50 years later science and technology has delivered ... but our socio-economic decision makers have not. After graduating from university, I qualified as a Chartered Accountant and I think it is fair to say that modern technology is a million times more cost effective than the accounting tools I worked with at the start of my career ... so why are the data used for decision making so poor?

This is a question that I worked on in the early days of corporate computerization. People need data that are helpful in improving their personal situation ... their personal performance. They are not helped by data overload and additional complexity. They need data that are clear and relevant. They need timely feedback.

The financial sector debacle of the last few years reflects a fatal flaw in the key metrics of society. Markets do a good job of allocating resources ... but only when the information being used makes sense. In the case of the capital markets the key metrics are corporate profit, stock market prices and GDP growth ... and using these metrics money has successfully been allocated to making more and more immediate profit at the expense of society, the environment and the future.

I argue that the information used for the capital markets should be not only those that relate to money profit, but there should also be metrics about value. Every business on the planet works with profit accounting. Every community on the planet should work with value accounting. These need to be combined as information that guides the allocation of resources and the markets that do this.

Value is important ... but it is subjective and it is not easy to quantify. It can be done ... and in the work we are doing with Community Analytics (CA), value is quantified in a "standard value" framework. Simply put, standard value is to CA what standard costs are in cost accountancy.

In regular accountancy, the organization does the accounting and does the reporting. Observers are able to use these reports to draw conclusions. The impact of the activities of these organizations on community is not part of the reporting. Initiatives for organizations to report double and triple bottom line performance have not been very effective ... for a number of very good reasons.

In the CA framework, the community is the reporting entity. Data about progress of the community shows the progress of the community, and data about the activities of the community help to ascertain the performance in whatever form makes the most sense. Some of the activities of the community are implemented by organizations with profit reporting ... many activities happen in a variety of not for profit settings and in the informal sector ... many activities are the responsibility of public bodies. ALL of these activities end up progressing the community or not.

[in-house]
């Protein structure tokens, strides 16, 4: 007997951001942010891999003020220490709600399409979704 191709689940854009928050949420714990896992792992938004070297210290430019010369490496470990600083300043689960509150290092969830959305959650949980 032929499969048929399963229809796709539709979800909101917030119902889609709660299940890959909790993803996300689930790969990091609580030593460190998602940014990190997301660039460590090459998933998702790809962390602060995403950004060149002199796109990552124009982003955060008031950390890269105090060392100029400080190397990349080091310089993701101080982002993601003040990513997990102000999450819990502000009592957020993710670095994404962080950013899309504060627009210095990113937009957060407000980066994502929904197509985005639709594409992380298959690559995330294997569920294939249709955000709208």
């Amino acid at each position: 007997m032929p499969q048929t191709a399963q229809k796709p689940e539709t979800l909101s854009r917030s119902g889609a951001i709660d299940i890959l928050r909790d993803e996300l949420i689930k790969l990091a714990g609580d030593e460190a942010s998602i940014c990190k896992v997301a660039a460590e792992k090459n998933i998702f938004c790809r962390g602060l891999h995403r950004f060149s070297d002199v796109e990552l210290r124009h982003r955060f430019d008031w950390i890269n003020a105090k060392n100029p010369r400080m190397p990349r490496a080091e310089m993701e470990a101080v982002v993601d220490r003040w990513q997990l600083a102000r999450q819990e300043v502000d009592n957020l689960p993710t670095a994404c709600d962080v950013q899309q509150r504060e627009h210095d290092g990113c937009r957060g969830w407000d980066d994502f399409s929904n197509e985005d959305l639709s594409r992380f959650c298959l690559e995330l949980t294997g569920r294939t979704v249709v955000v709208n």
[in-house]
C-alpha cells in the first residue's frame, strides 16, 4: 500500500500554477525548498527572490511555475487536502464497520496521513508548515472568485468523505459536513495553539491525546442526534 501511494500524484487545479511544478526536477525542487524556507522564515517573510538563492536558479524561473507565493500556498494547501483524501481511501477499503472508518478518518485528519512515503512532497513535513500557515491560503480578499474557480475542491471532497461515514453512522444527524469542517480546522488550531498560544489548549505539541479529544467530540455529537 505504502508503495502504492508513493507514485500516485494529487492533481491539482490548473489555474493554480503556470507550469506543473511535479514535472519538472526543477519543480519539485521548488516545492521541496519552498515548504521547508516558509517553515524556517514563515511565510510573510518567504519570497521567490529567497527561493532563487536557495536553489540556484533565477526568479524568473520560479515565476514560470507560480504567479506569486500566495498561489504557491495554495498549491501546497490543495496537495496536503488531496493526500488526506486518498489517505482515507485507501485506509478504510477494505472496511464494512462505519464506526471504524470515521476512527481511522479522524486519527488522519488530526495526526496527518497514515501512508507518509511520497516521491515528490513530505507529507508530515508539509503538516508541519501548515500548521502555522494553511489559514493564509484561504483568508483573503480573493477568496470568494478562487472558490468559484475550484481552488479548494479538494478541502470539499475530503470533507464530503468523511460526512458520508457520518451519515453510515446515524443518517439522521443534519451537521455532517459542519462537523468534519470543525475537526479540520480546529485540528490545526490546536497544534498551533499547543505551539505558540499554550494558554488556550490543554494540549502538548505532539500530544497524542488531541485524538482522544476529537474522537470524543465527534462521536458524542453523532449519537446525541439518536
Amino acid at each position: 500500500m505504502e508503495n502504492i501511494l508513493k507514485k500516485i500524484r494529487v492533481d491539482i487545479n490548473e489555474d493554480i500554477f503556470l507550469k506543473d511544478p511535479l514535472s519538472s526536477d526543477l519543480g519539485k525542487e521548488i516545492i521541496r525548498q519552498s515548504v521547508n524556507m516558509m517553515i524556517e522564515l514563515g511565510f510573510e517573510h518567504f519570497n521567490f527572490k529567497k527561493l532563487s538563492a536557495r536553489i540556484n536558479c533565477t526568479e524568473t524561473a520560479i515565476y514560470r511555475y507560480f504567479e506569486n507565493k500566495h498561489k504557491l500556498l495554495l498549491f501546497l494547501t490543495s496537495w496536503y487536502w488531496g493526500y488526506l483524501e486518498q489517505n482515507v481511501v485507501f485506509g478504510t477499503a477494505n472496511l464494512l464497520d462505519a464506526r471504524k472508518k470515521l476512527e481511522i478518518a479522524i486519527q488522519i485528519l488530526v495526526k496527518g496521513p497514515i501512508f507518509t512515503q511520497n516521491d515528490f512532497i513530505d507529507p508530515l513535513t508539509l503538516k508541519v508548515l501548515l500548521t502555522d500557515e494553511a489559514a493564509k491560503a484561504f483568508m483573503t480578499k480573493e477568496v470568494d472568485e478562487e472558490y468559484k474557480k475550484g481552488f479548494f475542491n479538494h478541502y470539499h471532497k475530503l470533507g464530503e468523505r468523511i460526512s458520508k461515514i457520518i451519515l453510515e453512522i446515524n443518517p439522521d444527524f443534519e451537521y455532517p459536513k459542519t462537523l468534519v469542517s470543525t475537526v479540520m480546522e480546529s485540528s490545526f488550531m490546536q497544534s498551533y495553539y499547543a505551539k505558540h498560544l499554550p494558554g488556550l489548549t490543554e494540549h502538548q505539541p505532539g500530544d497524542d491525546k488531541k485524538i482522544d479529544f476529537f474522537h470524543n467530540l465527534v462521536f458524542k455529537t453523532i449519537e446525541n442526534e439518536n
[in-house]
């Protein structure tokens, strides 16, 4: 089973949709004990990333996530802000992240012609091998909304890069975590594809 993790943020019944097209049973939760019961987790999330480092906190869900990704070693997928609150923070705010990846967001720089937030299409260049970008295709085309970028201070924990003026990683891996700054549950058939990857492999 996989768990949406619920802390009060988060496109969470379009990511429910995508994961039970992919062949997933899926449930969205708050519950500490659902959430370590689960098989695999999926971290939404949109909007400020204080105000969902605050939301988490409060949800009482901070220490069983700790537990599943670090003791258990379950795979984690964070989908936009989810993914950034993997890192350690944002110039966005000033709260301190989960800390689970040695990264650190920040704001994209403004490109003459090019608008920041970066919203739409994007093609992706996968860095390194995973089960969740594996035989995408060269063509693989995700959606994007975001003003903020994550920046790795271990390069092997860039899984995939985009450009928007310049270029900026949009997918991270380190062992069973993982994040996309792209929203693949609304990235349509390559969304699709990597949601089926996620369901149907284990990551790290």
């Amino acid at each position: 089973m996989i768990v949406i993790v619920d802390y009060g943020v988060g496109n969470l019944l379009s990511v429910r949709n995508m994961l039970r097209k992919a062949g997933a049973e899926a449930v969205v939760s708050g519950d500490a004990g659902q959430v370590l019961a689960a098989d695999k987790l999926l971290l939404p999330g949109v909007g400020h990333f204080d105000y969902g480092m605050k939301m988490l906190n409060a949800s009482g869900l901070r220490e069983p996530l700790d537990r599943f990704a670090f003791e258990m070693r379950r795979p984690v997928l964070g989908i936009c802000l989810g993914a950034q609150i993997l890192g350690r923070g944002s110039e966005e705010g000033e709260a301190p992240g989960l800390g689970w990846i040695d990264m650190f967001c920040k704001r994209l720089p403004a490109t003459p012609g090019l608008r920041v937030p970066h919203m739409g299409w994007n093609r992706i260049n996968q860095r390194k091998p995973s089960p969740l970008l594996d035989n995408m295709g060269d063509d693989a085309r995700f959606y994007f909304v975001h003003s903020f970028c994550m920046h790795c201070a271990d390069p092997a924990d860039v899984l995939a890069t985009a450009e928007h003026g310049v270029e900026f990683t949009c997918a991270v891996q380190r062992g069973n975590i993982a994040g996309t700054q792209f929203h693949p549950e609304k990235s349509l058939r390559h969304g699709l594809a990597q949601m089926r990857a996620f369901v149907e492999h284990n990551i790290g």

In money profit accountancy for the organization the balance sheet is an important presentation. The difference between two balance sheets is an indicator of progress for the organization. A balance sheet of a community has the same ability to be a measure of progress for the community. This makes it possible for a relatively small amount of information about the community to give a very powerful metric about socio-economic progress.

I am committed to the idea that if you change the way the game is scored, you will change the way the game is played. Others have observed that you cannot manage what you do not measure. I have used the idea that good management information is "the least amount of data that gets good decisions made reliably".

I have also a high respect for decision making at the lowest level of an organization or a society ... the purpose of data is to guide these decisions so that there are good outcomes. I am always being impressed by ordinary people doing extraordinary things ... and conversely totally depressed by powerful people doing dumb things, and never being held accountable because the data are missing!

My dream ... hope ... plan ... is to combine what I have described with the capabilities of modern technology, and specifically data and the mobile phone, the Internet and the Cloud!

My reality is that I do not know technology well enough to do it well ... but why does this have to be a constraint when there all sorts of good people who can do all of this better than I can!

Is there a way these ideas about metrics fit into you initiatives ... bearing in mind that "What gets measured gets done!".


Peter Burgess